The Rod Blagojevich scandal has dominated several news cycles, so the Obama team seems to have decided the time is right to distance, distance, distance itself from the corrupt Illinois governor.
The Washington Post managed to score interviews with Obama's old political chums in Chicago, who all testified about how Obama just knew this Blago guy was trouble. "It's like a sixth sense," one told the paper. "[Obama] knew the people that could drag you down and tarnish your image."
Which is why Obama offered everyone in Illinois, even the bloody state comptroller and OMG City Clerk of Chicago, a speaking slot at the convention, but not Blaggy, who pathetically "joked to a crowd at the Illinois State Fair that, yes, he also had been asked to speak — at 4 a.m., in a Denver area men's bathroom."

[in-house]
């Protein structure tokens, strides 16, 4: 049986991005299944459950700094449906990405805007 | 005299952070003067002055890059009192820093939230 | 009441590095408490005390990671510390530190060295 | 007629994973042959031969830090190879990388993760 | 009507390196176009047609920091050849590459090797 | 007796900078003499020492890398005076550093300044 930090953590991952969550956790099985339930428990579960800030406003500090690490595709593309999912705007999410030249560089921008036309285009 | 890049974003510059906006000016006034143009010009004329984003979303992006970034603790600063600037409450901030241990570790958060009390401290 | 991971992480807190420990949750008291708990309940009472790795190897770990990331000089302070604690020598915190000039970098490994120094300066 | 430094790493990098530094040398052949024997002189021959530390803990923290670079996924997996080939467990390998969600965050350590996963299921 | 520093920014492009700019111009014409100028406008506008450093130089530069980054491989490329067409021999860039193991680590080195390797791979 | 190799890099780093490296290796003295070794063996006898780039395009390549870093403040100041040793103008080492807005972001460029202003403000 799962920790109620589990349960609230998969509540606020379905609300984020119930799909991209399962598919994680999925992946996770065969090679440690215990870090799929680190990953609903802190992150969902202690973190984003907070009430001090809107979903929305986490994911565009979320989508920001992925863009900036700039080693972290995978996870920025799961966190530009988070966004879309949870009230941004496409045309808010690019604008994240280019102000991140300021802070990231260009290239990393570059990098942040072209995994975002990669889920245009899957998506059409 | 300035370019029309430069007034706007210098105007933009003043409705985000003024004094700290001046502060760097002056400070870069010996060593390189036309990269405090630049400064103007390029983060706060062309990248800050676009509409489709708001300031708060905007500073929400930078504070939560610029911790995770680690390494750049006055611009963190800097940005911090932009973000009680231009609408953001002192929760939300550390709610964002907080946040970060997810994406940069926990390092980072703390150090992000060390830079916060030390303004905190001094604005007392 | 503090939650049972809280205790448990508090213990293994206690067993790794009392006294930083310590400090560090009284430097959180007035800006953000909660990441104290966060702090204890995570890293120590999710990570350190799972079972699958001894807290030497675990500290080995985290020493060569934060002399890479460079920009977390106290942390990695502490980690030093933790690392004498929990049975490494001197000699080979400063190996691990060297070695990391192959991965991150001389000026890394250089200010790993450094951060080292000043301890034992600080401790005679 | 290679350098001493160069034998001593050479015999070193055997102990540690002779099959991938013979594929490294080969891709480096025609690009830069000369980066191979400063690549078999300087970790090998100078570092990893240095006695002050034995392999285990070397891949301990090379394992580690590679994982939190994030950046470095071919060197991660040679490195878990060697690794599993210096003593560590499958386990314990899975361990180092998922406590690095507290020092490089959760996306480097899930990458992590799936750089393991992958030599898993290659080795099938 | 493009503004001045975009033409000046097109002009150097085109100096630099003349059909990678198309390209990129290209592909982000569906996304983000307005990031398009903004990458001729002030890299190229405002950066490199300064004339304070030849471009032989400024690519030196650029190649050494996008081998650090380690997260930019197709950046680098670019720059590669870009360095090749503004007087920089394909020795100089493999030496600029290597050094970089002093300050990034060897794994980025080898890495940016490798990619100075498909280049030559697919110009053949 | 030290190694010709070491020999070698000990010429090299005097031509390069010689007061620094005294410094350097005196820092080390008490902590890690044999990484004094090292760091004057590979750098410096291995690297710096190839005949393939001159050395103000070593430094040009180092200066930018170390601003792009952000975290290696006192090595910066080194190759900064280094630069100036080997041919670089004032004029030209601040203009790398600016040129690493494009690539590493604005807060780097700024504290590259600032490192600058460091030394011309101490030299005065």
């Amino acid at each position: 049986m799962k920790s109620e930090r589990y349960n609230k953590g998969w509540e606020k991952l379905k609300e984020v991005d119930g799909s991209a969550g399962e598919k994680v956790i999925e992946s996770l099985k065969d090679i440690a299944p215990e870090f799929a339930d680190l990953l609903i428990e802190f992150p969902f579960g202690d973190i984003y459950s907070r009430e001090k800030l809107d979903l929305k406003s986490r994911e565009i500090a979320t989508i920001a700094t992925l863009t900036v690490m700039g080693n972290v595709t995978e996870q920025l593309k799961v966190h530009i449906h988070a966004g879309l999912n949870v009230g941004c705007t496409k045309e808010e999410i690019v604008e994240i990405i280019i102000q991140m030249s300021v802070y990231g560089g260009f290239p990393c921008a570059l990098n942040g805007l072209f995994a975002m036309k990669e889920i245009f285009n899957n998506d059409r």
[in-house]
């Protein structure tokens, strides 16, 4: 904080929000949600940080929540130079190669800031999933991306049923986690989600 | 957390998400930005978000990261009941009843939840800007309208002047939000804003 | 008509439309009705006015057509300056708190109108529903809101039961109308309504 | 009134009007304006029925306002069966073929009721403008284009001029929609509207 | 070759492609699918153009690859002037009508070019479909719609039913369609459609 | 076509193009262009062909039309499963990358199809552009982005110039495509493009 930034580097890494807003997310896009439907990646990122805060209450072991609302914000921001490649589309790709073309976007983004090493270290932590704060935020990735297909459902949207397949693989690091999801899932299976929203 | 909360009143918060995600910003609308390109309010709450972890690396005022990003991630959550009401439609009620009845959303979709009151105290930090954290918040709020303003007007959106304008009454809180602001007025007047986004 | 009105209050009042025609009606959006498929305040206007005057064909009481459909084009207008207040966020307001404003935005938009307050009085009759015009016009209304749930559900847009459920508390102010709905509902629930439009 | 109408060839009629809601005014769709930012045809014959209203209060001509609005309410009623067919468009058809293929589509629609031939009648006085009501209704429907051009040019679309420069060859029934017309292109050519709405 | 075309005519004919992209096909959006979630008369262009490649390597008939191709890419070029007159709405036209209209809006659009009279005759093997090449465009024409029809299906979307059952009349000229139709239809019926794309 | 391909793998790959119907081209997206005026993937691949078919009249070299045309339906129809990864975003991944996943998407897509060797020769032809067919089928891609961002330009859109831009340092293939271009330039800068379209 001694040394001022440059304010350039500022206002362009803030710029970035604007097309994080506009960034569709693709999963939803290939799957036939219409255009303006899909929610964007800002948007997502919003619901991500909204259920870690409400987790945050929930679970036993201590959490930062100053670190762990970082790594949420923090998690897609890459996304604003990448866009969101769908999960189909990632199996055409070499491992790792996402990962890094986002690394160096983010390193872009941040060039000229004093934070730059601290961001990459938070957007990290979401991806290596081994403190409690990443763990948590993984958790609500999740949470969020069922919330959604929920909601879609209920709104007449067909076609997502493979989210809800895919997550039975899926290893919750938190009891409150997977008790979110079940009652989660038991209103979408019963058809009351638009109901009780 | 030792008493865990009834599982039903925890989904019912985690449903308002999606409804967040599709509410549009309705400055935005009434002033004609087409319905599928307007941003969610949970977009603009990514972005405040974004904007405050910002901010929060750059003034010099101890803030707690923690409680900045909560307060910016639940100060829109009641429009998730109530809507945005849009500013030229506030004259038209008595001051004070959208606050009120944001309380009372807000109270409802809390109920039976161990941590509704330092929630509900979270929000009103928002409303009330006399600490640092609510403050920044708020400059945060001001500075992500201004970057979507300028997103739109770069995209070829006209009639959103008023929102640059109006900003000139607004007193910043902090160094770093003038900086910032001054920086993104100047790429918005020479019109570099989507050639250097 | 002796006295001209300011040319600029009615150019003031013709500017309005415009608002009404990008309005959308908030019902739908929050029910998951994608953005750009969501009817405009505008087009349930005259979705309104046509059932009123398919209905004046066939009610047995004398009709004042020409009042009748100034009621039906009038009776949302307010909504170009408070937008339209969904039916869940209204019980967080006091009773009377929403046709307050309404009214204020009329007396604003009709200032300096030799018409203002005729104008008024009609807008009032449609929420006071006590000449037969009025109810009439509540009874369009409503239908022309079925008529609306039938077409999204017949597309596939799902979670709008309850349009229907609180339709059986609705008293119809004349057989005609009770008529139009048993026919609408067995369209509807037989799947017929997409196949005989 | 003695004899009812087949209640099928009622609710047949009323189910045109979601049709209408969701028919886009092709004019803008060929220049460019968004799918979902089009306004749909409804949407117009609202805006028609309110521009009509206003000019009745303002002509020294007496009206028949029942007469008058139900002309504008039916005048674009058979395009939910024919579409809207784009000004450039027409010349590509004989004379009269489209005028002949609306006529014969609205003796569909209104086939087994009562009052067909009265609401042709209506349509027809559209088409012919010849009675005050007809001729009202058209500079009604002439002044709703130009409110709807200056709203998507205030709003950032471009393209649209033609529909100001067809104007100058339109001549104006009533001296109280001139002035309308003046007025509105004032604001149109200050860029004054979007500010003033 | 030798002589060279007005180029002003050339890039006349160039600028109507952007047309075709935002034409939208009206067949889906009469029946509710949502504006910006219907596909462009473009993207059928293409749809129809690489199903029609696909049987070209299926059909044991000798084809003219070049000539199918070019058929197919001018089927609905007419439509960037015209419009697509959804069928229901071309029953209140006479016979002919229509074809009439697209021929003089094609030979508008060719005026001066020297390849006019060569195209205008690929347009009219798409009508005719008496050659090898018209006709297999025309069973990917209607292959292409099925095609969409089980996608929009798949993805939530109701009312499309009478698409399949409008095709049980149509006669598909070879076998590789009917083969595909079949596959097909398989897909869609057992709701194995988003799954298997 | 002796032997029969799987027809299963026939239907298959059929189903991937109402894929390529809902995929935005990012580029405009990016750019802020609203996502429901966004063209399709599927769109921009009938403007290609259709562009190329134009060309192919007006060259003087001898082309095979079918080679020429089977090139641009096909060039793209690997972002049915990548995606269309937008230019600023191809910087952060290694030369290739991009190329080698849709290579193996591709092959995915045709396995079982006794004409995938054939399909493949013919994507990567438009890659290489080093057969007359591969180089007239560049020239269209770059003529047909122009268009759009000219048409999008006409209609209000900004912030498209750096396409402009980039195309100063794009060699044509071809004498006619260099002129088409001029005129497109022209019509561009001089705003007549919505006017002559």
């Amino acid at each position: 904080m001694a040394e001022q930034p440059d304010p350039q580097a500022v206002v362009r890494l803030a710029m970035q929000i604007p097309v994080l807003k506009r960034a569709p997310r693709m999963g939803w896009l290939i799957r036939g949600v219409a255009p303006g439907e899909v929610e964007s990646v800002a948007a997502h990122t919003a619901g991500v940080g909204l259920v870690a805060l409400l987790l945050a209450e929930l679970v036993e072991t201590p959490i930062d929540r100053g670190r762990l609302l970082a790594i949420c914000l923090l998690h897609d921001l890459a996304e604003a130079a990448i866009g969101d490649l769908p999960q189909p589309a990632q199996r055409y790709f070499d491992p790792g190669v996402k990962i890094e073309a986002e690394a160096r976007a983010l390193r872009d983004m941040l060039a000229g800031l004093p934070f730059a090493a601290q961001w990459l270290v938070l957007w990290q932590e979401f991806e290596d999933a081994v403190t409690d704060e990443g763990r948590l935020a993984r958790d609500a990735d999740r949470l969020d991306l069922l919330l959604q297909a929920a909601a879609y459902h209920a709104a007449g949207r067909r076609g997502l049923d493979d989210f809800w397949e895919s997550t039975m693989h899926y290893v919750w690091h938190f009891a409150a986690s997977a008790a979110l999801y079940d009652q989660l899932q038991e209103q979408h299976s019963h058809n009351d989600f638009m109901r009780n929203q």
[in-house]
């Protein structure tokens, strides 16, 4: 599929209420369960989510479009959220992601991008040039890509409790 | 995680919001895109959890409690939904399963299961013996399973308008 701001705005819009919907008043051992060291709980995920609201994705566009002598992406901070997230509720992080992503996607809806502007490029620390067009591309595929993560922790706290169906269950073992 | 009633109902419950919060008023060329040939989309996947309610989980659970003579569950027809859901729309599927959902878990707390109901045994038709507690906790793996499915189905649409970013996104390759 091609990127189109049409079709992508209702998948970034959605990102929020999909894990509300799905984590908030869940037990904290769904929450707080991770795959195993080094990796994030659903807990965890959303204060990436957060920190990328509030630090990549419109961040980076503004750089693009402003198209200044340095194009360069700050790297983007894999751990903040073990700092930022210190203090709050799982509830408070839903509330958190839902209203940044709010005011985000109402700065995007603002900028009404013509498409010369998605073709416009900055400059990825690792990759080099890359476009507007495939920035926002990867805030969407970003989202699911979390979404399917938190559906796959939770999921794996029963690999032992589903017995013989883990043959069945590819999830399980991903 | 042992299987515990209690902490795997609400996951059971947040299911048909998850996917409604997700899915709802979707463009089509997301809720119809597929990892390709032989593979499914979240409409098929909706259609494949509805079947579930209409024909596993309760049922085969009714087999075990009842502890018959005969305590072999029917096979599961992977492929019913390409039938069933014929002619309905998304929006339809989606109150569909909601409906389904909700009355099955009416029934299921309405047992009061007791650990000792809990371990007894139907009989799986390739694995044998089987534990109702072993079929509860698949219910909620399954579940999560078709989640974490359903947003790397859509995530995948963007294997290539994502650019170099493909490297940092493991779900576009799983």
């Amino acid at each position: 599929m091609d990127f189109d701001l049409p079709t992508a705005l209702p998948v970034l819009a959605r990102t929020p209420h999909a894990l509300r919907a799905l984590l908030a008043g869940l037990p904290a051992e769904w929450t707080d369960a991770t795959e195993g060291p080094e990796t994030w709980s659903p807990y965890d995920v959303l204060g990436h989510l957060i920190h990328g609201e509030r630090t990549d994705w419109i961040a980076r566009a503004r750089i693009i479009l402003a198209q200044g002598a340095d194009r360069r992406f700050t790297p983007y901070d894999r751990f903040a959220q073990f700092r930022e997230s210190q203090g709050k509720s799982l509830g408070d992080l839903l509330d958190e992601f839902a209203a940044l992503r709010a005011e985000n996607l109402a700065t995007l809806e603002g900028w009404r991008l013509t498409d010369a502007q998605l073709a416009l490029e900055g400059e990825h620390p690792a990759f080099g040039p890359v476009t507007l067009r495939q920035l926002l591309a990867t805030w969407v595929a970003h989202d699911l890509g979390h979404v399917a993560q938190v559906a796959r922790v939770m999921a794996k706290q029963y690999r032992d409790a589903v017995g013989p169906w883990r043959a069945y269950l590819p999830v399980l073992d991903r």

Also, loser Blagojevich was an hour late to a party in his own honor, and the party was sparsely attended, and Obama barely showed up at all.
How does the WaPo know how many people were at this party, by the way? We're not saying the paper was necessarily fed a story, although it's interesting that it also knows exactly who got offered (but didn't necessarily take) a speaking slot at the convention and is obtained an interview with "Obama's political mentor" at such a sensitive time.
But the president-elect would hardly be alone in trying to publicly get as far away from Blago as possible. As the Times put it,
More people began to speak up Thursday to distance themselves from Mr. Blagojevich, including the Rev. Jesse Jackson.
Jackson put out a written statement denying "that I or a member of my family served as an emissary in Governor Blagojevich’s ‘pay to play’ scheme."
Obama, for his part, was wise to wait: If he had tried to spread the forceful denial line too soon, he would only have looked defensive, like all those other ratty Democratic politicians before him. As always, he plays it cool.